Currently, there is insufficient scientific data to determine the COVID-19 survival rate in children.
On December 16, 2020, Emma Jimenez, a conservative blogger, also known as "The Conservative Latina" on Facebook, claimed that children and young adults under the age of 19 had a 99.99 percent survival rate from COVID-19. In addition, she falsely claimed that this estimation came from the Centers for Disease Control and Prevention (CDC). Jimenez took the figures from the CDC website; however, she failed to mention that the data was a part of the 'COVID-19 Pandemic Planning Scenario', thereby misleading the public. Moreover, she did not disclose that, next to the published figures, the CDC has written a disclaimer warning the public that the numbers are "not predictions or estimates of the expected impact of COVID-19."
Speaking to PolitiFact, Jasmine Reed, CDC's spokesperson, explained that the public health agency had not published the COVID-19 survival rates for any age group. In addition, she said that the CDC did not have "the data to calculate survivability for COVID-19." The fact-checking organization also reported that Facebook flagged Jimenez's post as false news under its COVID-19 misinformation policy.
Current evidence suggests that youngsters aged below 19 appear to be less affected by COVID-19 than adults. For instance, according to the CDC, COVID-19-positive children and adolescents are more likely to be asymptomatic or experience mild symptoms. However, presently no public health agency, including the World Health Organization, has published any data on the survival rate from COVID-19 for any age group.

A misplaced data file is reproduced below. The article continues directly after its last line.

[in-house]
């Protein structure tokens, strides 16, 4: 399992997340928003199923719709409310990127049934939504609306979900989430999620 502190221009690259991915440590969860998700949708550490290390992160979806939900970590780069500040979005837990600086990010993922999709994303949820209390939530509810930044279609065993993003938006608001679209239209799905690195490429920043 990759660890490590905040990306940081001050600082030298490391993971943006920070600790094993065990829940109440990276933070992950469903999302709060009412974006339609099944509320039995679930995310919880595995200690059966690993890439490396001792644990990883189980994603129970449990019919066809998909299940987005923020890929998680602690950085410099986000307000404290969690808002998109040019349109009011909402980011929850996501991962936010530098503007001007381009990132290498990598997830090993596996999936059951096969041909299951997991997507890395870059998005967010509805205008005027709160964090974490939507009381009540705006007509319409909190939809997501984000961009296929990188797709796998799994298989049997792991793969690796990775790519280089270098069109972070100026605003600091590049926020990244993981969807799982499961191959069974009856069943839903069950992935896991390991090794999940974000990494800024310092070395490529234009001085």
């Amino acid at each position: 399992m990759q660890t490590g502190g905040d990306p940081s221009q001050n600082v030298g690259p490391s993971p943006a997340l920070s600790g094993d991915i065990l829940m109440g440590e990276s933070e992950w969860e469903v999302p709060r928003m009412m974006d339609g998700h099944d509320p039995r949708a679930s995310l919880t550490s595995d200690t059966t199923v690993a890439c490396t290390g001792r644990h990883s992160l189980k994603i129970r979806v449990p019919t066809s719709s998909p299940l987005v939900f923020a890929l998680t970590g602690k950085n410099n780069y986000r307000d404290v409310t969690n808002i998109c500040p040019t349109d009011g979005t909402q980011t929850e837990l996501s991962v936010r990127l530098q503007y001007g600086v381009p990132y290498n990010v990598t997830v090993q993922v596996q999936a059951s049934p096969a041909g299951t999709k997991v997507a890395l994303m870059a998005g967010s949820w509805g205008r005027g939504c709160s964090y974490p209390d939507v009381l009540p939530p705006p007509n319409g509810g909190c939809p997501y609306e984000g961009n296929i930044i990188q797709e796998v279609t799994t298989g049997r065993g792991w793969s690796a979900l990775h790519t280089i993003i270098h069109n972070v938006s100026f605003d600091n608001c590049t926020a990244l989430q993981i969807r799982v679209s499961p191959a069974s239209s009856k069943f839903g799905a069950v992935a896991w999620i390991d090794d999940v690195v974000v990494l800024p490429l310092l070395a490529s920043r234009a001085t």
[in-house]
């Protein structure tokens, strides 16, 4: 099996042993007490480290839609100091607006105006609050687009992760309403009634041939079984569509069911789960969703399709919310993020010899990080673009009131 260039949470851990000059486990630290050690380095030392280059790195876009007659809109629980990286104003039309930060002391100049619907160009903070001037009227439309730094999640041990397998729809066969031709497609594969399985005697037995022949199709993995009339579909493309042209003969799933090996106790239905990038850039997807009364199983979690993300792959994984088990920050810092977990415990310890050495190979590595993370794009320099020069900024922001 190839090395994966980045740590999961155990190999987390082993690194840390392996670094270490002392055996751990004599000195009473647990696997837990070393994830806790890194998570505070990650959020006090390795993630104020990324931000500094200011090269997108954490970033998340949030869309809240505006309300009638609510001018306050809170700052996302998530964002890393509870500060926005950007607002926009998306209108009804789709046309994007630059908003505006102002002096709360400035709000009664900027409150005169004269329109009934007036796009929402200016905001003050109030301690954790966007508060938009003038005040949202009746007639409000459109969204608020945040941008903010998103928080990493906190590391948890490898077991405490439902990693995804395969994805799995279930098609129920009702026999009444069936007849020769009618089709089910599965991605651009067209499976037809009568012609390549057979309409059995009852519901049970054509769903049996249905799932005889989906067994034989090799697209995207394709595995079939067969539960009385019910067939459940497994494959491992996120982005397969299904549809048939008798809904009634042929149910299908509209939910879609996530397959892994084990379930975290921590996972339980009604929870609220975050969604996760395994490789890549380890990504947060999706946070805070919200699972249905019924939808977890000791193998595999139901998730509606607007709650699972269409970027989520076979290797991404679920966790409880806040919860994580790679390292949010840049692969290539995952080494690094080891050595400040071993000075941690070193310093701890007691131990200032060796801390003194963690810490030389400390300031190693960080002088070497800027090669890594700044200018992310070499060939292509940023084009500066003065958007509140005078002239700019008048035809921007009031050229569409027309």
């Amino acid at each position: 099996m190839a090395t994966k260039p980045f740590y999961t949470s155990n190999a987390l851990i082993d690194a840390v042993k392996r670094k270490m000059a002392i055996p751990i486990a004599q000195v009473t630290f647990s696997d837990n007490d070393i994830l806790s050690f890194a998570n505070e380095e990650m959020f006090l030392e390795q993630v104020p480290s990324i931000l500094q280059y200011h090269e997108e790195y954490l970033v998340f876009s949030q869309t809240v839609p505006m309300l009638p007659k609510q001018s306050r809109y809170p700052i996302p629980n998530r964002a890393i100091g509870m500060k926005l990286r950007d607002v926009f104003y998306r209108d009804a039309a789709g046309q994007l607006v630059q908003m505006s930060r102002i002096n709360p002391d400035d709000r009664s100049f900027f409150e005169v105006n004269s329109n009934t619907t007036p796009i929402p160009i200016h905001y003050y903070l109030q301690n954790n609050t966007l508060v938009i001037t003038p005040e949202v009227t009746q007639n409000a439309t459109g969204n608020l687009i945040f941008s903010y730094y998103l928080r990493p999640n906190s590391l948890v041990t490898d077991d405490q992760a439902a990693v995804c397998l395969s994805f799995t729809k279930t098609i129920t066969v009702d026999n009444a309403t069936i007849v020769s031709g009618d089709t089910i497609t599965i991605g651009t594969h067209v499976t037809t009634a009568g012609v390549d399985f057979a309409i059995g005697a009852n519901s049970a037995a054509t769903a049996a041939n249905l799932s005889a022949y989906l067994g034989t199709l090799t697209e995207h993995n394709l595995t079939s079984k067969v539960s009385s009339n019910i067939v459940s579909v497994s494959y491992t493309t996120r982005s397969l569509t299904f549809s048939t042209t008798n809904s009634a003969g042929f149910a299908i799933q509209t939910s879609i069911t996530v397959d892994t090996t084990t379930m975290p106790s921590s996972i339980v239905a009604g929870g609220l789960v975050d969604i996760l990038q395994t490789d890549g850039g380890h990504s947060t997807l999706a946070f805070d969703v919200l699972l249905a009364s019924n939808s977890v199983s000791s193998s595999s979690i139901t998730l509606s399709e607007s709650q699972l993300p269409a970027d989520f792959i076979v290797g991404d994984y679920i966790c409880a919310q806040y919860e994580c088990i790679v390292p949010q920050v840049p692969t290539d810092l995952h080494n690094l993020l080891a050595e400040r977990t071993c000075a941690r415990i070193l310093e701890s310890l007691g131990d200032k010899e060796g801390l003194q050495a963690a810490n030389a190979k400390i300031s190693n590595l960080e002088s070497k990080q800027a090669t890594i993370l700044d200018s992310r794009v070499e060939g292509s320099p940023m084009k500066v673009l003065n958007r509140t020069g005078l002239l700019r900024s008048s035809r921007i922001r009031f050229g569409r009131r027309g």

A recent study in medRxiv found a large number of children experiencing long covid and requiring ongoing support. Therefore, we know that COVID-19 can have a dire impact on young adults and children.
Although Jimenez took the figures from the official CDC website, she failed to mention that the data did not estimate the COVID-19 survival rate for any age group. Therefore, the claim is misleading.
According to Reuters, countries like Germany, France, Sweden, and Italy will start immunizing children against COVID-19. Meanwhile, the U.S. has already begun vaccinating children over 12. As of June 28, 2021, more than 2 billion vaccine doses have been administered worldwide.
The COVID-19 pandemic has given rise to a lot of potentially dangerous misinformation. For reliable advice on COVID-19, including symptoms, prevention, and available treatment, please refer to the World Health Organization or your national healthcare authority.